Jason Keller had his pit crew and 70,000 fans at Kentucky on their feet when on lap 18 he passed Logano under green for the lead. For Keller, who led 22 laps and finished 10th on Saturday, the race marked just how far his CJM Racing team has come since last year. Keller, who joined the No. 11 team when it was an unsponsored, part-time effort, has since led the team into the top 15 in the series standings, with a full-time sponsor and, as he showed on Saturday, competitive racecars. Seeing the No. 11 pit crew high-fiving on pit road when Keller took the lead was one of the coolest moments of the race.

Better Luck Next Time

Chase Miller did exactly what a development driver shouldn’t do on Saturday afternoon, he wrecked his primary car. But, even worse, Miller wrecked his backup car only 11 laps into the race. Miller’s struggles at Kentucky Speedway were surprising, given that the Gillett Evernham Motorsports team is well-known for their intermediate track prowess. Miller, a former ARCA Re/Max Series standout, has had strong runs in the No. 9 throughout the season and should be in the car for Milwaukee. He will be eager to show that his performance at Kentucky was the exception rather than the norm.

Kenny Wallace’s night ended before it began on Saturday, as his No. 28 car failed to complete even one lap before heading behind the wall because of mechanical issues. Wallace, driving for an extremely underfunded team in Jay Robinson Racing, managed to get on track later in the race, finishing 56 laps down in the 29th position. The signing of Wallace has resulted in much-improved performance from the No. 28 car, but for this improvement to continue Wallace has got to be able to start races knowing the car will fire.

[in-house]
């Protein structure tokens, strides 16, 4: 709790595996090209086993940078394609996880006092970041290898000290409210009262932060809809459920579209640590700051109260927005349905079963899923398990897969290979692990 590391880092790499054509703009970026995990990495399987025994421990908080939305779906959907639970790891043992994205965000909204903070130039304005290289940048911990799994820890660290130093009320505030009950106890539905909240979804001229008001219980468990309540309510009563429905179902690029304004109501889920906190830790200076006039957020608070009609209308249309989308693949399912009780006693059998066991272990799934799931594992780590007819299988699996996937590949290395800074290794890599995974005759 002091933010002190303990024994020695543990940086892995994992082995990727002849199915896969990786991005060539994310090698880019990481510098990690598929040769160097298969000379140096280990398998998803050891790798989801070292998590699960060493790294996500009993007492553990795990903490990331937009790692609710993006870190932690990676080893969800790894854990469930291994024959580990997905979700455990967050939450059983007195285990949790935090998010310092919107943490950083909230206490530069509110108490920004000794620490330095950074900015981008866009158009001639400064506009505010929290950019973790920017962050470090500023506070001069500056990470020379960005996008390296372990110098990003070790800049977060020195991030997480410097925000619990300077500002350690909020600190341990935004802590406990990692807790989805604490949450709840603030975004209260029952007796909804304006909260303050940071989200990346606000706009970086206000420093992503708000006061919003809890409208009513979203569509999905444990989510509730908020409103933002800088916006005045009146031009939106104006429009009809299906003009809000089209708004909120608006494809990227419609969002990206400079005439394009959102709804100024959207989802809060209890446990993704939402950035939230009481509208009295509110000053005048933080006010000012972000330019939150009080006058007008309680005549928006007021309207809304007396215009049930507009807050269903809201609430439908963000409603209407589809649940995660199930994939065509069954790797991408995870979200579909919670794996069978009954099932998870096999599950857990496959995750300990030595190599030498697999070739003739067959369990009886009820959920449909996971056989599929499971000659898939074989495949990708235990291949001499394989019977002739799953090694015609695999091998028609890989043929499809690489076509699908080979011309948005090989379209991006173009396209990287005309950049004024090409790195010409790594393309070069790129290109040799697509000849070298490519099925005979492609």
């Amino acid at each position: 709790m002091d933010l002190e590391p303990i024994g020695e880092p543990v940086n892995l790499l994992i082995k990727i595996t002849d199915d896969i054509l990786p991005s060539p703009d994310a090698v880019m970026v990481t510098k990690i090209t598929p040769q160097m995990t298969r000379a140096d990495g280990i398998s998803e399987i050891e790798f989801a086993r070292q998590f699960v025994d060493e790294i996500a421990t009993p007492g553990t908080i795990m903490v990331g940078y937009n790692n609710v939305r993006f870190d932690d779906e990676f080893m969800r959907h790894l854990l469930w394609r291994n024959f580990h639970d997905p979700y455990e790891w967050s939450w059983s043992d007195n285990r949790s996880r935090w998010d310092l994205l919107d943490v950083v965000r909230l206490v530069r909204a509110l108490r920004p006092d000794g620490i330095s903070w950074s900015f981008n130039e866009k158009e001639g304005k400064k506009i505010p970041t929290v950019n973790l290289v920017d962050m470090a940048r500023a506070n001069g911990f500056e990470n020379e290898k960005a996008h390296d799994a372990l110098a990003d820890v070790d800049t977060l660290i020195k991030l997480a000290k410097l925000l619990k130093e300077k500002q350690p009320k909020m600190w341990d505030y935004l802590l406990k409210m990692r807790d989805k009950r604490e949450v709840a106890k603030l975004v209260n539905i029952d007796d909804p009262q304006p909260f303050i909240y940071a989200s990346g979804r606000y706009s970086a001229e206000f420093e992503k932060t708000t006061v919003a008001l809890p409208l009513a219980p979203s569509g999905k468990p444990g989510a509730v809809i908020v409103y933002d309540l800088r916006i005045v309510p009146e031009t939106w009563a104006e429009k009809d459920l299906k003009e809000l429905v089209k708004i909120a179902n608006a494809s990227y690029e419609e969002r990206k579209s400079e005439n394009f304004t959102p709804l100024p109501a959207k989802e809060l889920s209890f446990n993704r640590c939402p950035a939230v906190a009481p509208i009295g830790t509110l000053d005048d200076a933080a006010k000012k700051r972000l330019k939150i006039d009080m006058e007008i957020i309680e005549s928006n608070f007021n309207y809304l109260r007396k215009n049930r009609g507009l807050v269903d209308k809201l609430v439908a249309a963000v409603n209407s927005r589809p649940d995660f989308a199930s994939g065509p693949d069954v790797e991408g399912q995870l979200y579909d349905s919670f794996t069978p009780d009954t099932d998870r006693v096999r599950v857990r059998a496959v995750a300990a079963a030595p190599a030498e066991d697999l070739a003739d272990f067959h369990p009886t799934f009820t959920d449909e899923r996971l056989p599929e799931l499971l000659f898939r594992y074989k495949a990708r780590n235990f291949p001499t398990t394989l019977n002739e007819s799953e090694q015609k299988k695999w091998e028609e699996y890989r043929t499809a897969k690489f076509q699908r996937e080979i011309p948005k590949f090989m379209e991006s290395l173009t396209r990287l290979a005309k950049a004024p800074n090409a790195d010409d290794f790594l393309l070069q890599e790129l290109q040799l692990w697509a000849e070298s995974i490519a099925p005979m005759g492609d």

Underdog Performer of the Race

While he certainly wasn’t driving for an underdog race team, Jeremy Clements deserves a shout-out for a job well done in his first Nationwide Series effort of the season. Clements, who has performed exceptionally well in a limited ARCA Re/Max Series campaign over the last few seasons, has been unable to find a NASCAR ride because of a lack of sponsorship. This weekend, however, Joe Gibbs Racing signed Clements to practice and qualify Busch’s No. 18 Toyota, and Clements performed admirably.

After posting the second-fastest lap in practice, Clements qualified the No. 18 in the seventh position, locking the part-time team into the race. Busch’s car was a rocketship in race trim, proof positive Clements did his job in setting the car up. Hey JGR, now that Busch isn’t going for the Nationwide title, how about giving Clements a well-deserved race or two?


“This team is amazing. I can’t thank GameStop and Toyota enough. It’s just amazing. We unloaded not where we wanted to, but no one gave up. This team worked really hard and got the win out of this thing. It’s pretty awesome to get my first win.” – Joey Logano on his first of what will be many Nationwide Series wins

“That’s it. I’m done.” – Kyle Busch, after a self-induced crash, announces that he will skip next weekend’s Nationwide Series race at Milwaukee

“It was a rough night. We battled motor stuff all day long. And having to make up for that so much through the corner that you can’t and then your car gets way off and the chassis gets way off. We’re trying to correct something we can’t fix because we don’t build them.” – Bobby Hamilton Jr. on his team’s struggles at Kentucky

Up Next: The Nationwide Series next heads to Milwaukee for the Camping World RV Rental 250 this Saturday night. Coverage from the Milwaukee Mile begins at 8 p.m. on ESPN2 and 8:30 p.m. on MRN.

About the author

Richmond, Virginia native. Wake Forest University class of 2008. Affiliated with Frontstretch since 2008, as of today the site's first dirt racing commentator. Emphasis on commentary. Big race fan, bigger First Amendment advocate.